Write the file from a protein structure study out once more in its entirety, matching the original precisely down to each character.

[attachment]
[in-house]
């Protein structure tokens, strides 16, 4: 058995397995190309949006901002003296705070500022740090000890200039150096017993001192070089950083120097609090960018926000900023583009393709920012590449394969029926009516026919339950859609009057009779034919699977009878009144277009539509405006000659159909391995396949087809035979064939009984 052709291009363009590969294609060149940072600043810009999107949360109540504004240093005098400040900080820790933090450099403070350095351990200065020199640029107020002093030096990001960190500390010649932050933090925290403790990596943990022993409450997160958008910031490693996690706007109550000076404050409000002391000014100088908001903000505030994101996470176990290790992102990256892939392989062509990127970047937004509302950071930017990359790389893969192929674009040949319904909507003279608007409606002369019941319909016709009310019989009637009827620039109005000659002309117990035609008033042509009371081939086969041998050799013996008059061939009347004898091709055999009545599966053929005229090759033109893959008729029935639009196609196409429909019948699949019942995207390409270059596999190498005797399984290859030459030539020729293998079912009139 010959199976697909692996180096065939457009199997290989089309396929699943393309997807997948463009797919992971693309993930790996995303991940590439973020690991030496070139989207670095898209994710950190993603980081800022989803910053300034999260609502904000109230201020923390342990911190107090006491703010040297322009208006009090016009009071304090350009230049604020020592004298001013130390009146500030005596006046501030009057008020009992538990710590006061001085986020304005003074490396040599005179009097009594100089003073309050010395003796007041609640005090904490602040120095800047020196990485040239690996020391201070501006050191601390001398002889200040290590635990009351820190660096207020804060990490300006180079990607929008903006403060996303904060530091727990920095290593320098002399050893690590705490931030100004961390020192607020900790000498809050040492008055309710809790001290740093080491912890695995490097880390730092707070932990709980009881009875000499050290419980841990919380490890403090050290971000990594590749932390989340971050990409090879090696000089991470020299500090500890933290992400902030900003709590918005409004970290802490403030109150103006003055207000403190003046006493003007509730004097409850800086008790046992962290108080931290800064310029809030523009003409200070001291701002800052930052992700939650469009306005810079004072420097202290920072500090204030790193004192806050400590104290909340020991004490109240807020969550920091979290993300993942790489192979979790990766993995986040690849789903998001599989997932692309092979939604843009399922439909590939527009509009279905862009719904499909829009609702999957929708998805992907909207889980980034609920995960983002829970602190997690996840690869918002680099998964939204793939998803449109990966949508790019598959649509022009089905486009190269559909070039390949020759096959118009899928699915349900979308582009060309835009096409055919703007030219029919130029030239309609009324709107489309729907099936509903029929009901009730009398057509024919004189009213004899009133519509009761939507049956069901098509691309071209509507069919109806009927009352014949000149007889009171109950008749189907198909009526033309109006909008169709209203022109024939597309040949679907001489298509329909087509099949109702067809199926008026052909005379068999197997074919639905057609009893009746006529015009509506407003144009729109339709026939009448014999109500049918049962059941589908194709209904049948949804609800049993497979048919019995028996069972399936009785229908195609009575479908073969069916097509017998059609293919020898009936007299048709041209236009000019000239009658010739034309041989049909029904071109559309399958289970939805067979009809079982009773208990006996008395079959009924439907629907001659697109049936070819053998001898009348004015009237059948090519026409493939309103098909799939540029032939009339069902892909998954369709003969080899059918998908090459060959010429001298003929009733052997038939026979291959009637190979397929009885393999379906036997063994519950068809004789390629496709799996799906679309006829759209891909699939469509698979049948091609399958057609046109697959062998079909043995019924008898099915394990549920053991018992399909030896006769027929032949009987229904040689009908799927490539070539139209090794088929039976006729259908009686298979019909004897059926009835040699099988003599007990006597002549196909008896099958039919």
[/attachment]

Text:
[in-house]
């Protein structure tokens, strides 16, 4: 058995397995190309949006901002003296705070500022740090000890200039150096017993001192070089950083120097609090960018926000900023583009393709920012590449394969029926009516026919339950859609009057009779034919699977009878009144277009539509405006000659159909391995396949087809035979064939009984 052709291009363009590969294609060149940072600043810009999107949360109540504004240093005098400040900080820790933090450099403070350095351990200065020199640029107020002093030096990001960190500390010649932050933090925290403790990596943990022993409450997160958008910031490693996690706007109550000076404050409000002391000014100088908001903000505030994101996470176990290790992102990256892939392989062509990127970047937004509302950071930017990359790389893969192929674009040949319904909507003279608007409606002369019941319909016709009310019989009637009827620039109005000659002309117990035609008033042509009371081939086969041998050799013996008059061939009347004898091709055999009545599966053929005229090759033109893959008729029935639009196609196409429909019948699949019942995207390409270059596999190498005797399984290859030459030539020729293998079912009139 010959199976697909692996180096065939457009199997290989089309396929699943393309997807997948463009797919992971693309993930790996995303991940590439973020690991030496070139989207670095898209994710950190993603980081800022989803910053300034999260609502904000109230201020923390342990911190107090006491703010040297322009208006009090016009009071304090350009230049604020020592004298001013130390009146500030005596006046501030009057008020009992538990710590006061001085986020304005003074490396040599005179009097009594100089003073309050010395003796007041609640005090904490602040120095800047020196990485040239690996020391201070501006050191601390001398002889200040290590635990009351820190660096207020804060990490300006180079990607929008903006403060996303904060530091727990920095290593320098002399050893690590705490931030100004961390020192607020900790000498809050040492008055309710809790001290740093080491912890695995490097880390730092707070932990709980009881009875000499050290419980841990919380490890403090050290971000990594590749932390989340971050990409090879090696000089991470020299500090500890933290992400902030900003709590918005409004970290802490403030109150103006003055207000403190003046006493003007509730004097409850800086008790046992962290108080931290800064310029809030523009003409200070001291701002800052930052992700939650469009306005810079004072420097202290920072500090204030790193004192806050400590104290909340020991004490109240807020969550920091979290993300993942790489192979979790990766993995986040690849789903998001599989997932692309092979939604843009399922439909590939527009509009279905862009719904499909829009609702999957929708998805992907909207889980980034609920995960983002829970602190997690996840690869918002680099998964939204793939998803449109990966949508790019598959649509022009089905486009190269559909070039390949020759096959118009899928699915349900979308582009060309835009096409055919703007030219029919130029030239309609009324709107489309729907099936509903029929009901009730009398057509024919004189009213004899009133519509009761939507049956069901098509691309071209509507069919109806009927009352014949000149007889009171109950008749189907198909009526033309109006909008169709209203022109024939597309040949679907001489298509329909087509099949109702067809199926008026052909005379068999197997074919639905057609009893009746006529015009509506407003144009729109339709026939009448014999109500049918049962059941589908194709209904049948949804609800049993497979048919019995028996069972399936009785229908195609009575479908073969069916097509017998059609293919020898009936007299048709041209236009000019000239009658010739034309041989049909029904071109559309399958289970939805067979009809079982009773208990006996008395079959009924439907629907001659697109049936070819053998001898009348004015009237059948090519026409493939309103098909799939540029032939009339069902892909998954369709003969080899059918998908090459060959010429001298003929009733052997038939026979291959009637190979397929009885393999379906036997063994519950068809004789390629496709799996799906679309006829759209891909699939469509698979049948091609399958057609046109697959062998079909043995019924008898099915394990549920053991018992399909030896006769027929032949009987229904040689009908799927490539070539139209090794088929039976006729259908009686298979019909004897059926009835040699099988003599007990006597002549196909008896099958039919």